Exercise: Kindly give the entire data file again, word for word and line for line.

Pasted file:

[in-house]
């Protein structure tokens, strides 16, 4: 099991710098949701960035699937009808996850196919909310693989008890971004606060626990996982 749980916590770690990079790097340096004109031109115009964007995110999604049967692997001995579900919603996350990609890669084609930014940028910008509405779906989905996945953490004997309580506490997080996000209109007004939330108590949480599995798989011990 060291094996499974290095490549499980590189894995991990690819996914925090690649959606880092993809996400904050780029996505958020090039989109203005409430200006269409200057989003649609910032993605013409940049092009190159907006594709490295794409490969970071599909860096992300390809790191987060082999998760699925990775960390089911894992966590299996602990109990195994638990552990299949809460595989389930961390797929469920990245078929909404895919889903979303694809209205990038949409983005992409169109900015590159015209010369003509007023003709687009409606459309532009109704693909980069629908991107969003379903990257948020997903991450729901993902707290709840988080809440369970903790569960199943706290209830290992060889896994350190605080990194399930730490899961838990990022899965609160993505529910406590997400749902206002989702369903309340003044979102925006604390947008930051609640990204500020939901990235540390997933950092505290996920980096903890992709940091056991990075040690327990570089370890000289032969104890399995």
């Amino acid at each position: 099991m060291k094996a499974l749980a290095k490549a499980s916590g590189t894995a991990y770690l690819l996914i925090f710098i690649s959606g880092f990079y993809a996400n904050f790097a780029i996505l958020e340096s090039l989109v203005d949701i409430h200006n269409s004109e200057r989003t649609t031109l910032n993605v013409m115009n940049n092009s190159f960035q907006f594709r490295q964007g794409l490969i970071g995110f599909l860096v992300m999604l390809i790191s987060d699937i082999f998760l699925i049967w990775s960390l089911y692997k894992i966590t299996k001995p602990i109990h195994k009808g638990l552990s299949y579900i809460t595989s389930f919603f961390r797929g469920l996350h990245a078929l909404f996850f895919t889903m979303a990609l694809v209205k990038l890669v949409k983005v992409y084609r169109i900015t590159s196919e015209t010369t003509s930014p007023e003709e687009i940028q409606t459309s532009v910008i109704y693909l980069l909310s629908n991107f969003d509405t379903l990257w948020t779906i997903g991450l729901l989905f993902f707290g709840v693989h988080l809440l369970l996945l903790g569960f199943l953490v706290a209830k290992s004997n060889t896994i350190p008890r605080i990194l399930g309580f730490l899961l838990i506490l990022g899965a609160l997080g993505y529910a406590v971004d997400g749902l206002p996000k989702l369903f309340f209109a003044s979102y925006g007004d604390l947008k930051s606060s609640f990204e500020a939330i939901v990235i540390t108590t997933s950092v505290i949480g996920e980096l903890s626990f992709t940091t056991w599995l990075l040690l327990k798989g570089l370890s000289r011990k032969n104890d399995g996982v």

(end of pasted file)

[in-house]
């Protein structure tokens, strides 16, 4: 099991710098949701960035699937009808996850196919909310693989008890971004606060626990996982 749980916590770690990079790097340096004109031109115009964007995110999604049967692997001995579900919603996350990609890669084609930014940028910008509405779906989905996945953490004997309580506490997080996000209109007004939330108590949480599995798989011990 060291094996499974290095490549499980590189894995991990690819996914925090690649959606880092993809996400904050780029996505958020090039989109203005409430200006269409200057989003649609910032993605013409940049092009190159907006594709490295794409490969970071599909860096992300390809790191987060082999998760699925990775960390089911894992966590299996602990109990195994638990552990299949809460595989389930961390797929469920990245078929909404895919889903979303694809209205990038949409983005992409169109900015590159015209010369003509007023003709687009409606459309532009109704693909980069629908991107969003379903990257948020997903991450729901993902707290709840988080809440369970903790569960199943706290209830290992060889896994350190605080990194399930730490899961838990990022899965609160993505529910406590997400749902206002989702369903309340003044979102925006604390947008930051609640990204500020939901990235540390997933950092505290996920980096903890992709940091056991990075040690327990570089370890000289032969104890399995």
């Amino acid at each position: 099991m060291k094996a499974l749980a290095k490549a499980s916590g590189t894995a991990y770690l690819l996914i925090f710098i690649s959606g880092f990079y993809a996400n904050f790097a780029i996505l958020e340096s090039l989109v203005d949701i409430h200006n269409s004109e200057r989003t649609t031109l910032n993605v013409m115009n940049n092009s190159f960035q907006f594709r490295q964007g794409l490969i970071g995110f599909l860096v992300m999604l390809i790191s987060d699937i082999f998760l699925i049967w990775s960390l089911y692997k894992i966590t299996k001995p602990i109990h195994k009808g638990l552990s299949y579900i809460t595989s389930f919603f961390r797929g469920l996350h990245a078929l909404f996850f895919t889903m979303a990609l694809v209205k990038l890669v949409k983005v992409y084609r169109i900015t590159s196919e015209t010369t003509s930014p007023e003709e687009i940028q409606t459309s532009v910008i109704y693909l980069l909310s629908n991107f969003d509405t379903l990257w948020t779906i997903g991450l729901l989905f993902f707290g709840v693989h988080l809440l369970l996945l903790g569960f199943l953490v706290a209830k290992s004997n060889t896994i350190p008890r605080i990194l399930g309580f730490l899961l838990i506490l990022g899965a609160l997080g993505y529910a406590v971004d997400g749902l206002p996000k989702l369903f309340f209109a003044s979102y925006g007004d604390l947008k930051s606060s609640f990204e500020a939330i939901v990235i540390t108590t997933s950092v505290i949480g996920e980096l903890s626990f992709t940091t056991w599995l990075l040690l327990k798989g570089l370890s000289r011990k032969n104890d399995g996982v």